What you didn’t know about your spare tire

Tires - The Cooper Firm

What you didn’t know about your spare tire

Tire aging is the result of thermo-oxidative degradation in the internal rubber that bonds the tire belts together. It is something that occurs over time and gets worse with heat. These forces can cause the rubber in between the steel belts to separate, ultimately resulting in the tread separating from the carcass of the tire.

Although most tire companies have acknowledged that tire aging is an issue, not much is being done to warn consumers. Some manufacturers recommend you replace your tires every 6 years or less, especially if your tires receive a lot of stress or heat pressure. You can find out when your tire was manufactured by looking at the DOT number which by law is branded to the sidewall of every tire. The last four digits give you the age of your tire. For example if the last four digits were “1307,” your tire was manufactured in the thirteen week of 2007. Inspect your tires monthly not only for tire pressure but for tread separation and low tread.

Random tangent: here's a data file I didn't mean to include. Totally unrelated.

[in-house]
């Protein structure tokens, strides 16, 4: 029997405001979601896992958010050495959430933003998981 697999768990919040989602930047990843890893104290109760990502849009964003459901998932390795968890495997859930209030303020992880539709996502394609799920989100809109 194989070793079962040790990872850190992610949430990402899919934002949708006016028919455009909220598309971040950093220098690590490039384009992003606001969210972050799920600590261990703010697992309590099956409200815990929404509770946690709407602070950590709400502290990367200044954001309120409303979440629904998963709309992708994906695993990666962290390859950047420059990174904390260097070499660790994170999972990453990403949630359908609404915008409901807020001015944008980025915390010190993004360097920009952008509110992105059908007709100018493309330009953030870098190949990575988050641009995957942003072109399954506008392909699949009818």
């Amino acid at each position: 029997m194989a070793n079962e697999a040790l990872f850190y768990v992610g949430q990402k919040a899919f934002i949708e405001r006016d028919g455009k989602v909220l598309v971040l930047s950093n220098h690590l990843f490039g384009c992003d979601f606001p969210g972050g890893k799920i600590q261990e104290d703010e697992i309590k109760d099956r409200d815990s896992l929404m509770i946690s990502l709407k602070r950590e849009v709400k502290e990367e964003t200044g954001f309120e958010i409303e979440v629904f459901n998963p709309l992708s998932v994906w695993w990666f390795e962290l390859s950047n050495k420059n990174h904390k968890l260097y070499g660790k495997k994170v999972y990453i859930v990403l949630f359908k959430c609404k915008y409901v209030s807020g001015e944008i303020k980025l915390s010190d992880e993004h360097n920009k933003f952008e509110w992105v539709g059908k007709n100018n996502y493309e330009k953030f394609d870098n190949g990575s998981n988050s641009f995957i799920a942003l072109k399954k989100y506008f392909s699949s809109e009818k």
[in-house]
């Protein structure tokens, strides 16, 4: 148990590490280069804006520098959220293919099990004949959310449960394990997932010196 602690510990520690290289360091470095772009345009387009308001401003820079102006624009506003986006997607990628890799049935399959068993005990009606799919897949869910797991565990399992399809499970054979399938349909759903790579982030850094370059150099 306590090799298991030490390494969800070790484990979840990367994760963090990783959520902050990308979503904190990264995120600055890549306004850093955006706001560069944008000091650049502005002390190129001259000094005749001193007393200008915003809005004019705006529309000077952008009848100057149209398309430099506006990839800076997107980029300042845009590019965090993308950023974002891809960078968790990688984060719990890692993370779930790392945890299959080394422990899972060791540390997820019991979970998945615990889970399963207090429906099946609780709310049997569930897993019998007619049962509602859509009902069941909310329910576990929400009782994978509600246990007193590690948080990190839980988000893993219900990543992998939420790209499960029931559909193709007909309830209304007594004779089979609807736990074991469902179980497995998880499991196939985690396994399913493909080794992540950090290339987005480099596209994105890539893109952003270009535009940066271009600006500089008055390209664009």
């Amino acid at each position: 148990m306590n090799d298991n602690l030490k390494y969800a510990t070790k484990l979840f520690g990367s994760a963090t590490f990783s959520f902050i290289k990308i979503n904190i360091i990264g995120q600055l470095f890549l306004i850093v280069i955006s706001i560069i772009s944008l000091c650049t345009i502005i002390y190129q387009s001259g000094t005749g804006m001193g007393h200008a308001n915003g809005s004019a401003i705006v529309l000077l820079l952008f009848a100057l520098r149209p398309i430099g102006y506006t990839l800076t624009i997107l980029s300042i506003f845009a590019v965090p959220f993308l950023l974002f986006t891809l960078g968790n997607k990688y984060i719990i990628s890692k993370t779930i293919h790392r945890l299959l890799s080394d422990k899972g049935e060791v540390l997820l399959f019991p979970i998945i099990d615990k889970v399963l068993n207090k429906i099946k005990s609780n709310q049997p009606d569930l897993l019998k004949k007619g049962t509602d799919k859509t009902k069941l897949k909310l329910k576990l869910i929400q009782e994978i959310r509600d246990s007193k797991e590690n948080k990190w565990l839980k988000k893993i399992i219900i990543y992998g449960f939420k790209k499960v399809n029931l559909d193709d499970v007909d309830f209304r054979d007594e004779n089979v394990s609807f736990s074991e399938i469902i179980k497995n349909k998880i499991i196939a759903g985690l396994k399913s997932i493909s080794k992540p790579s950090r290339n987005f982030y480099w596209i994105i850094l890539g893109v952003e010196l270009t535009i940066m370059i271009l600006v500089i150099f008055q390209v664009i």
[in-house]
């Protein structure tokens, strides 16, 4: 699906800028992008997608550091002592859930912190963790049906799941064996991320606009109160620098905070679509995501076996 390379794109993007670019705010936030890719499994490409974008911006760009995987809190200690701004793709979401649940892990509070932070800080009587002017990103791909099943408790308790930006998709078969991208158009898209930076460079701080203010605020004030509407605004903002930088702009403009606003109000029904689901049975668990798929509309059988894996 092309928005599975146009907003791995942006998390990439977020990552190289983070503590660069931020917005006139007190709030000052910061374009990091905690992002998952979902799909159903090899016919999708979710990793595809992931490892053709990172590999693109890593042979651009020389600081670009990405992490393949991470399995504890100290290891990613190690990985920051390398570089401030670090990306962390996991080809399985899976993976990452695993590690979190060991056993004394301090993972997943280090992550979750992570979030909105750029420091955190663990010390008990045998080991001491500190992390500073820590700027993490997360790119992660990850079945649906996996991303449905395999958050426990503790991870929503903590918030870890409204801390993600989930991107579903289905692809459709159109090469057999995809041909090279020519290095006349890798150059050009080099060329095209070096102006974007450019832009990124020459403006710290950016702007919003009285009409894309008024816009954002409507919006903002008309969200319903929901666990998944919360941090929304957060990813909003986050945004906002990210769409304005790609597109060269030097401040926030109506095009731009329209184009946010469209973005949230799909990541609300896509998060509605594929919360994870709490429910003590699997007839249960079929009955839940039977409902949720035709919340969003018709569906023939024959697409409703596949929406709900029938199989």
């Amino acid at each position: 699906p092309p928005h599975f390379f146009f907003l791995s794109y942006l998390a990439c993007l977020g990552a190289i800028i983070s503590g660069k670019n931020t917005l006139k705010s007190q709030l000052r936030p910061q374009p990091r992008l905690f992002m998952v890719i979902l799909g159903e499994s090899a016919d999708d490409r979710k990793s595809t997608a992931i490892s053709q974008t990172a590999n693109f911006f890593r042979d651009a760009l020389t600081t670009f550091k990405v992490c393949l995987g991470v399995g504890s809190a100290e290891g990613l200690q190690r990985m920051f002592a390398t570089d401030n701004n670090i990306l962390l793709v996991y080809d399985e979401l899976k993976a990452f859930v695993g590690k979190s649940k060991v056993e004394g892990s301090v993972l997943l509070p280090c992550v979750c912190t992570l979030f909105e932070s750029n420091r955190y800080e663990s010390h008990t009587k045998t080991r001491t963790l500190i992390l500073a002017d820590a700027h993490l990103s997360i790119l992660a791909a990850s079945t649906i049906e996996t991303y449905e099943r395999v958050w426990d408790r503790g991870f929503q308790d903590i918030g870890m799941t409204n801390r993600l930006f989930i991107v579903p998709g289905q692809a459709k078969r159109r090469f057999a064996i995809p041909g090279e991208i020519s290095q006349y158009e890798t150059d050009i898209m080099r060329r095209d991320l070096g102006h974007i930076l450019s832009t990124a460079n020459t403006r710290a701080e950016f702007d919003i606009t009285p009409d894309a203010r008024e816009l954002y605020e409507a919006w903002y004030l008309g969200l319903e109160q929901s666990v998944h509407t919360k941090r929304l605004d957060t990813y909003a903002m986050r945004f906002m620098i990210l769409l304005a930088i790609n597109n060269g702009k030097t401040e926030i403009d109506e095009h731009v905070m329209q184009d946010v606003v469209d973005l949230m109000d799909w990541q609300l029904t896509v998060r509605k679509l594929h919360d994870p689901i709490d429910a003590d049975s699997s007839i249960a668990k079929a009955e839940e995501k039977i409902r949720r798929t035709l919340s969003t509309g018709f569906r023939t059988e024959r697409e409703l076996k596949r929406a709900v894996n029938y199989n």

Be aware that your spare tire also needs to be replaced. Even if you have not ever used your spare, if it is 6 years or older it us unsafe. The rubber can deteriorate from heat and age on a spare even if it has not been driven on.

In conclusion, here are things to consider when you purchase you next set of tires. Purchase the same size tire originally used on your vehicle. This tire size can be found in the inside of your driver’s door on a sticker. Always insist on tires with a nylon cap ply. Nylon cap plies have been proven to reduce the chance of tread separation. Be certain to personally check the DOT number on each of the tires being installed on your car to make sure the tires are not too old.

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